Monterey Bay National Marine Sanctuary (MBNMS)

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A map of the boundaries of the MBNMS

An environmental summary created by the ENVS 560/L Watershed Systems class at CSUMB.

This page is an introduction to the Monterey Bay National Marine Sanctuary (MBNMS) with specific emphasis on the relationship between the MBNMS and the coastal and terrestrial environment.

General Information

The Monterey Bay National Marine Sanctuary (MBNMS) was designated on September 18, 1992 by the National Oceanic and Atmospheric Administration (NOAA) under the auspices of the National Marine Sanctuaries Act for its diverse biological and cultural qualities. The MBNMS includes 276 miles of shoreline from Rocky Point in Marin County southward to Cambria in San Luis Obispo County and extends an average of 30 miles offshore. Roughly the size of the state of Connecticut, it covers 6,094 square miles of ocean - its deepest point occurring at the Davidson Seamount (3,884 meters in depth). The MBNMS hosts 36 different species of mammals, over 180 species of seabirds and shorebirds, at least 525 species of fish, four species of marine turtles, 31 different phyla of invertebrates, and over 450 species of marine algae. [1]

Central Coast watersheds and sub-watersheds that drain into MBNMS

The MBNMS is fed by several watersheds in the Central Coast Region, many of which are affected by heavy urban and agricultural activity [2] that can ultimately affect several biotic and abiotic factors in the bay. Below is a non-exhaustive list of watersheds that drain into MBNMS (listed from north to south):

Major coastal watersheds that drain into the Monterey Bay National Marine Sanctuary. Map produced by NOAA. [3]

Santa Cruz County

Monterey County

Terrestrial impacts

California's Central Coast is one of the state's most intensive agricultural regions, with the Salinas Valley being the nation's top vegetable producer. The agricultural activity and rapid urban growth associated with the industry pose a significant threat to adjacent aquatic habitats and therefore the MBNMS, into which they drain. Several studies in the region have shown that water and sediment samples from numerous drainage channels, rivers, and estuaries (such as Elkhorn Slough) contain toxic contaminants at high concentrations. [4]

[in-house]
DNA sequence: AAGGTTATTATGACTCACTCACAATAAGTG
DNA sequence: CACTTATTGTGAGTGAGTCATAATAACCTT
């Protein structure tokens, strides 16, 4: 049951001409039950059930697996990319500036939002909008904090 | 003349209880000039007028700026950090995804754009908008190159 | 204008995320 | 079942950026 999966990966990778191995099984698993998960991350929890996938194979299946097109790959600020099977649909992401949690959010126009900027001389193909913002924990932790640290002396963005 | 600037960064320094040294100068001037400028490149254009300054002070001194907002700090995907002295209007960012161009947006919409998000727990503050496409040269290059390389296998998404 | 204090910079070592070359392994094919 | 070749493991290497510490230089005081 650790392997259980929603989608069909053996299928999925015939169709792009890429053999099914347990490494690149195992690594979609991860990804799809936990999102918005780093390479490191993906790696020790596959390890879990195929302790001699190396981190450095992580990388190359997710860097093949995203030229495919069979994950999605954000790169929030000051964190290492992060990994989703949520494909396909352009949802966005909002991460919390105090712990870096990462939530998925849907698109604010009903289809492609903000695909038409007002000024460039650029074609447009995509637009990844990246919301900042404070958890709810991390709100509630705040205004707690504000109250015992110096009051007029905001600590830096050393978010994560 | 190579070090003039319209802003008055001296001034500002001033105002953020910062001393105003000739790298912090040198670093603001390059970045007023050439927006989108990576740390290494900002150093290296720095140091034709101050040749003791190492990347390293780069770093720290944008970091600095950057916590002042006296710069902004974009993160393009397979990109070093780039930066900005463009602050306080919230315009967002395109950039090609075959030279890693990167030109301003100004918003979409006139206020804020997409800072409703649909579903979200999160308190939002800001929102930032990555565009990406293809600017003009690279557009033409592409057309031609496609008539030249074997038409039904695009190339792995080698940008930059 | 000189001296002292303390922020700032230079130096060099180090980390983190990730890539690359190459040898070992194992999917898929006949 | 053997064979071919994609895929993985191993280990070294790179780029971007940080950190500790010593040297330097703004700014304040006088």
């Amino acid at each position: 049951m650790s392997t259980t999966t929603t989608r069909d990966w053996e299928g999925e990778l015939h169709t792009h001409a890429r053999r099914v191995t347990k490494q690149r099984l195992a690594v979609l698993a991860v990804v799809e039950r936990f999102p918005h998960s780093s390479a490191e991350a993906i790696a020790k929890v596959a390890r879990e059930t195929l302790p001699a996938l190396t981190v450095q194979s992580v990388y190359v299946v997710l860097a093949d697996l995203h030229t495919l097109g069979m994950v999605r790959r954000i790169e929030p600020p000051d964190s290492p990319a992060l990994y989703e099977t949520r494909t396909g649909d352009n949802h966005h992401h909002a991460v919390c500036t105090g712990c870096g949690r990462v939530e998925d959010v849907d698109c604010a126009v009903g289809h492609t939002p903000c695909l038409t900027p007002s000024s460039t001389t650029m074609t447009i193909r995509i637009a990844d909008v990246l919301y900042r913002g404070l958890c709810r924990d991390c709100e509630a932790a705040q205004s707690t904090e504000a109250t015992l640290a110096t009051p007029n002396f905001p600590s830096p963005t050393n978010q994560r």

In addition to impacting water and sediment quality, human activity in this area has also resulted in negative impacts to habitat quality and abundance. Inputs of nutrients and contaminants such as fecal bacteria, pesticides, oil, grease, metals, and detergents[5] contribute to an increase in the frequency of hypoxia, eutrophication, and algal bloom events, which are harmful to the many sensitive species that inhabit the watershed, coastline, nearshore, and offshore environments. [6]

Other environmental issues of concern that stem from terrestrial impacts include coastal retreat, increased concentrations of microplastics,[2] and bioaccumulation of toxins in marine fauna that can result in mass casualties and strandings, such as toxoplasmosis in Southern sea otters due to improper waste disposal.[7]

Water Quality Protection Program and Action Plans

In order to address the many environmental vulnerabilities of the MBNMS due to issues originating in the region's watersheds, a consortium of eight federal, state, and local agencies collaborated on a Water Quality Protection Program (WQPP). The WQPP committee was established to protect the MBNMS using the following action plans that specifically target terrestrial issues: